Criminal charges against Huawei might be headlines around the world but they aren't the big story in China's telecom market this week. (See US Pursues Criminal Charges Against Huawei.)
This side of the Pacific the excitement has been the award of the first-ever national VAS (value-added services) license to a foreign telco -- the UK's BT Group plc (NYSE: BT; London: BTA).
How big a deal is it? Well, for quite a number of Chinese it's enough to spark anger at the thought of giving the game away to foreigners who are persecuting the local champion.
But rest assured BT's two new franchises won't be disrupting the $200 billion Chinese market just yet.
Specifically, the UK firm has been awarded licenses for two service categories -- IP-VPN and ISP.
It's been offering these in Shanghai for just over a year. What's new is it can now operate nationwide, contract directly with customers and bill them in local currency.
To be precise, though, BT can't do any of that itself. It must work through its local company, BT China Communications Ltd, a 50:50 joint venture with an unnamed Chinese firm.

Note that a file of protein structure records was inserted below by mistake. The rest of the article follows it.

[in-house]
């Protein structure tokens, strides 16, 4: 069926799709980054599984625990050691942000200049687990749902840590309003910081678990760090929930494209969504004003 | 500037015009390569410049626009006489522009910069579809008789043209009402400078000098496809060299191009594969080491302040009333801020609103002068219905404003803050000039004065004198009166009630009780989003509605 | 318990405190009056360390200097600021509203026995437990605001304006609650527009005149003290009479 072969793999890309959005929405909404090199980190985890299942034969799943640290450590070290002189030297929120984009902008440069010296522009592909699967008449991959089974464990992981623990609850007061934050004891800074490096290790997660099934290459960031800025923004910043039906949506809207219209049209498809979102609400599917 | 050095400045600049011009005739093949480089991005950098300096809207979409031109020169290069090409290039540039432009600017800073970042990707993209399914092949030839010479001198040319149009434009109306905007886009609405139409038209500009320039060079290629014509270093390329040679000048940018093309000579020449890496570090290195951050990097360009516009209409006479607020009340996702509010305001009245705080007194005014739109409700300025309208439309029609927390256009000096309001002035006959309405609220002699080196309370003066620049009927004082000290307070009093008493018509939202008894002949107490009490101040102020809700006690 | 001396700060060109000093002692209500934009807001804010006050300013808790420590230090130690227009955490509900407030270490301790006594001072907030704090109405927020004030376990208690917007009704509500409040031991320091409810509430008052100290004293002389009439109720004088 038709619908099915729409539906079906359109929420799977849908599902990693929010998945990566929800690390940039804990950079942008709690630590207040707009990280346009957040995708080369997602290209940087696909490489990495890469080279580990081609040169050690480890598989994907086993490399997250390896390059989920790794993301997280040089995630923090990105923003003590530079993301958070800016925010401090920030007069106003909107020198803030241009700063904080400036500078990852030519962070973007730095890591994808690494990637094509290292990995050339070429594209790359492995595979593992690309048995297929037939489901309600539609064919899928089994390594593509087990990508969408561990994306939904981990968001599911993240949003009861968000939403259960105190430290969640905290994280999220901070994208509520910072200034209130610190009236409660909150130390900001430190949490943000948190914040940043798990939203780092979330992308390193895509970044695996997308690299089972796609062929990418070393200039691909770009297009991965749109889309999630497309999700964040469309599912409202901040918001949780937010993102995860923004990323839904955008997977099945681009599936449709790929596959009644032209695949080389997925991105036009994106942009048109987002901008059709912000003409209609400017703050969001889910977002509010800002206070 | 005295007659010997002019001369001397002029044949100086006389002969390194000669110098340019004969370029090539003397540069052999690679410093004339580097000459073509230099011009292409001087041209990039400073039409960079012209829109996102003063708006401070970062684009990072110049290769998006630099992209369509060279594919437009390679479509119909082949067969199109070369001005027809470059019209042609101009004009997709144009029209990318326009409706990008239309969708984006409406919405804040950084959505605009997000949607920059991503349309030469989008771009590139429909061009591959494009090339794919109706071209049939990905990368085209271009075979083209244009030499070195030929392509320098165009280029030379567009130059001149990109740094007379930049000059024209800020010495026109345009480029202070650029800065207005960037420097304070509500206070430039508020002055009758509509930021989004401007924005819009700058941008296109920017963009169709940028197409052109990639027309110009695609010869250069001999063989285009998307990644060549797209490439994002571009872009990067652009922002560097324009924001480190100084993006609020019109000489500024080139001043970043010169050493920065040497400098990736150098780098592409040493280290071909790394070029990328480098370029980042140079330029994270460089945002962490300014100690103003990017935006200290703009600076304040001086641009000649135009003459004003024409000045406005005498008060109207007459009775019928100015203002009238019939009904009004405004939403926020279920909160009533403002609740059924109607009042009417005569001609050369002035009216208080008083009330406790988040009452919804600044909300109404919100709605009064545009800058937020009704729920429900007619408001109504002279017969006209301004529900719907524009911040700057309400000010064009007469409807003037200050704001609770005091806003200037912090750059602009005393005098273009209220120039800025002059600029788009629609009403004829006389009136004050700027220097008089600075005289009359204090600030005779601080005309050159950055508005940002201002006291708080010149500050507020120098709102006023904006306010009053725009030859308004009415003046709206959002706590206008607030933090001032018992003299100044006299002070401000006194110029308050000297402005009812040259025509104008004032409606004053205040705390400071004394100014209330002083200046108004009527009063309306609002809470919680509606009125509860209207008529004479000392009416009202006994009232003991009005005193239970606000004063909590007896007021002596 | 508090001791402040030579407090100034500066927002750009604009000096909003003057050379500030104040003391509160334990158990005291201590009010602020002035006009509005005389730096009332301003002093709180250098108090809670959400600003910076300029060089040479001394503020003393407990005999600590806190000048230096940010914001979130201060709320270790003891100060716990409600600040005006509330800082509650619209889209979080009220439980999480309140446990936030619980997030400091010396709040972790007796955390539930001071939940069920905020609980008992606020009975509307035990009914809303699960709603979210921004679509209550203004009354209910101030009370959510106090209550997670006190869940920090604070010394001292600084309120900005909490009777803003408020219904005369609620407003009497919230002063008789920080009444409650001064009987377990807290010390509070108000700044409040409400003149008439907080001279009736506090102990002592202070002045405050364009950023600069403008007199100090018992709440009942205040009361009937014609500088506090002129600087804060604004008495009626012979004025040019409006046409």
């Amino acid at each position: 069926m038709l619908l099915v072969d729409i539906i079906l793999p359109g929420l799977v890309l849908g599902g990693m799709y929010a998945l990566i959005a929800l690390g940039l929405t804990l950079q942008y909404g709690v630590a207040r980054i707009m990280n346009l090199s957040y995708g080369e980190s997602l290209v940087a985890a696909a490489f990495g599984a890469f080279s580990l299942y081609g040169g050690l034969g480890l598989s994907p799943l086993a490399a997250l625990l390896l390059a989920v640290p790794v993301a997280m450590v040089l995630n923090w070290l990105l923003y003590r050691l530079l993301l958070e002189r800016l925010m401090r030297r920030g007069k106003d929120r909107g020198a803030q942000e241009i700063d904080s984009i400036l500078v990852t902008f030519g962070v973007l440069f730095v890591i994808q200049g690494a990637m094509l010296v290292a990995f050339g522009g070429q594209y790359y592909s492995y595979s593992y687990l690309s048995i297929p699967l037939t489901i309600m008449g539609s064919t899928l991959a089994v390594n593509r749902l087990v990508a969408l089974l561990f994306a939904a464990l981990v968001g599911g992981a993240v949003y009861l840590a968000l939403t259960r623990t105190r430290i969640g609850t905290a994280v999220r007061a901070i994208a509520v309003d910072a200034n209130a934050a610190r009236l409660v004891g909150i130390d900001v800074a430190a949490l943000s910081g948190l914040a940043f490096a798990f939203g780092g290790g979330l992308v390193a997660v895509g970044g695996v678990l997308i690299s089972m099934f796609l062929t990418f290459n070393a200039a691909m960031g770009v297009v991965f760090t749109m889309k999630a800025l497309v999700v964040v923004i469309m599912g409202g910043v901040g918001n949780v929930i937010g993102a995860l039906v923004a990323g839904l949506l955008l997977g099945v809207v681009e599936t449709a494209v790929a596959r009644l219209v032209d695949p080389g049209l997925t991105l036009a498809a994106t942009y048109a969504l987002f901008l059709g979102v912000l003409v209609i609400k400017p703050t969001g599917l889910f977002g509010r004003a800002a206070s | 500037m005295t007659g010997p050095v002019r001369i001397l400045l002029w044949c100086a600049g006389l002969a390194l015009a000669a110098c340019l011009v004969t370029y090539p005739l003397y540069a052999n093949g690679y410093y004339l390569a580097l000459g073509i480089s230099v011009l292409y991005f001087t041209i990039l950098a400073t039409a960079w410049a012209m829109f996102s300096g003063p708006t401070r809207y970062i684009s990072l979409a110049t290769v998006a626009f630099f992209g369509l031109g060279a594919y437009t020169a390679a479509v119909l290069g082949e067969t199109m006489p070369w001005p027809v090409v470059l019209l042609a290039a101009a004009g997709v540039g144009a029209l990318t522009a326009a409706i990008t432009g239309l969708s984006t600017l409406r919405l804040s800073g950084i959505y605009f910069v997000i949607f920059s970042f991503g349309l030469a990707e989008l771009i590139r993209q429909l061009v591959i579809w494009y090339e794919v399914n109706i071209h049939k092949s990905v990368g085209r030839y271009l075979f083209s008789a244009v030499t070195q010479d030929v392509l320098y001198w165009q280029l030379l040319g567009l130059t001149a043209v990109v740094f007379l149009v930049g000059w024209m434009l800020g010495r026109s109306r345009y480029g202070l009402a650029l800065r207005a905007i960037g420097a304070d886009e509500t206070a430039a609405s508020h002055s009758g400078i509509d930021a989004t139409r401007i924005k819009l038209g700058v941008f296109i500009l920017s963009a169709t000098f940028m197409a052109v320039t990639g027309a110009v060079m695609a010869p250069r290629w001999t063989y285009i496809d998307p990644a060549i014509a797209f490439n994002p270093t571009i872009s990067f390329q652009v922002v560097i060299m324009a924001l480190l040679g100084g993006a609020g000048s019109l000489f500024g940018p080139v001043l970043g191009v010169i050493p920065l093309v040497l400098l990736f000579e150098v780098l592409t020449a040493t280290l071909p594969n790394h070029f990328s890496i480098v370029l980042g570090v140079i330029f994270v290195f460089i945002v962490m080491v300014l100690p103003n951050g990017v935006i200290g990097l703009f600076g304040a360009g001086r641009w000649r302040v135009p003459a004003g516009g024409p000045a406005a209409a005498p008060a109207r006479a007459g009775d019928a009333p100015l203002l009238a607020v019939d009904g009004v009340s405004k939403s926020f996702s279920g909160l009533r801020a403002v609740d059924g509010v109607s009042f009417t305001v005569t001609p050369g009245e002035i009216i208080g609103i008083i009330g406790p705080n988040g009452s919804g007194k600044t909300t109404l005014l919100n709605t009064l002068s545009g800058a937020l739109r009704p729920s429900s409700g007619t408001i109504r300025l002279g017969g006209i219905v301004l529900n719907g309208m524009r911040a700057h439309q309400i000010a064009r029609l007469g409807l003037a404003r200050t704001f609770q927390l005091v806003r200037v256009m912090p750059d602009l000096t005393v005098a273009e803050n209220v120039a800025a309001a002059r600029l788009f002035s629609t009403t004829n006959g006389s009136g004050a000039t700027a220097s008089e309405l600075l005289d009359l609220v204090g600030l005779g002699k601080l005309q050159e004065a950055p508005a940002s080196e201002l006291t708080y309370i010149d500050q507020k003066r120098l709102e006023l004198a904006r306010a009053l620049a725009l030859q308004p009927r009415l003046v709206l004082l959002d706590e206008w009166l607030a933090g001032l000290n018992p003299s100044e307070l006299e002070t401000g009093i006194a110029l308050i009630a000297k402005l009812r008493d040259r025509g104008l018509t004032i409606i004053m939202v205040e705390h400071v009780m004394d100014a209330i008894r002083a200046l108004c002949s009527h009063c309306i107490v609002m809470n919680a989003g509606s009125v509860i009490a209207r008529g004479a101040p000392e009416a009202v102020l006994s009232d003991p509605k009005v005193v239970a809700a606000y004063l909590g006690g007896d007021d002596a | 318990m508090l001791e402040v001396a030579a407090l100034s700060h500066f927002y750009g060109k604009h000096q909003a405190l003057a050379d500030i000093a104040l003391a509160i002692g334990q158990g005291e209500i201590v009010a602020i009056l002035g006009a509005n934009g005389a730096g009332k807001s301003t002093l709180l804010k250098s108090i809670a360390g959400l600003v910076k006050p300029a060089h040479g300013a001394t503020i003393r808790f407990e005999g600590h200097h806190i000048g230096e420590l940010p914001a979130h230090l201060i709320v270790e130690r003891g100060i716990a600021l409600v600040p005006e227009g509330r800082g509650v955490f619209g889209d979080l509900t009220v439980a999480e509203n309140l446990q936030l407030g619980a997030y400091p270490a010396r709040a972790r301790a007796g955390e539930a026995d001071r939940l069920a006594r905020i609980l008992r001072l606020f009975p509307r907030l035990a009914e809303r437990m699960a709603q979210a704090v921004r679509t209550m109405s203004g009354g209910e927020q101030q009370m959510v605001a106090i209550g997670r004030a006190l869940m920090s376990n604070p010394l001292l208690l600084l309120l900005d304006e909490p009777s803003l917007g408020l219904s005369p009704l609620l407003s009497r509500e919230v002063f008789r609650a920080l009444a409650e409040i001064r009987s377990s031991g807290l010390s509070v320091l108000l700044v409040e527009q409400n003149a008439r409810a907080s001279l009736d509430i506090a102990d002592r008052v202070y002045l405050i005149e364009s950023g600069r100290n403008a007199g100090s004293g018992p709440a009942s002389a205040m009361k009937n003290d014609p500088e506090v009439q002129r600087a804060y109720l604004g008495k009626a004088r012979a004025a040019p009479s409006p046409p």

The licence was approved 18 months after BT's application, the result of "cooperation between the governments of the PRC [People's Republic of China] and the UK," according to Bas Burger, the CEO of BT Global Services.
So, to sum up, it took the collaboration of two national governments and more than a year of lobbying for BT to be able to offer basic enterprise services through a 50% partnership.
This modest milestone really highlights how closed the Chinese market remains 17 years after its admission to the WTO on the promise that it would allow foreign entrants in both infrastructure and VAS.
Basic network services are completely off-limits, while VAS is a thicket of regulations. Cloud services, big data and IoT all require a VAS licence.
Yet it is hard to miss the timing. With the trade war raging, and China furious over the treatment of Huawei, Beijing chose this moment to offer a concession to one of Huawei's key European customers.
A number of local commentators made the link. "It should be reasonable for BT to abandon its plan to ban Huawei," wrote one.
In the current febrile climate, that may be wishful thinking.
— Robert Clark, contributing editor, special to Light Reading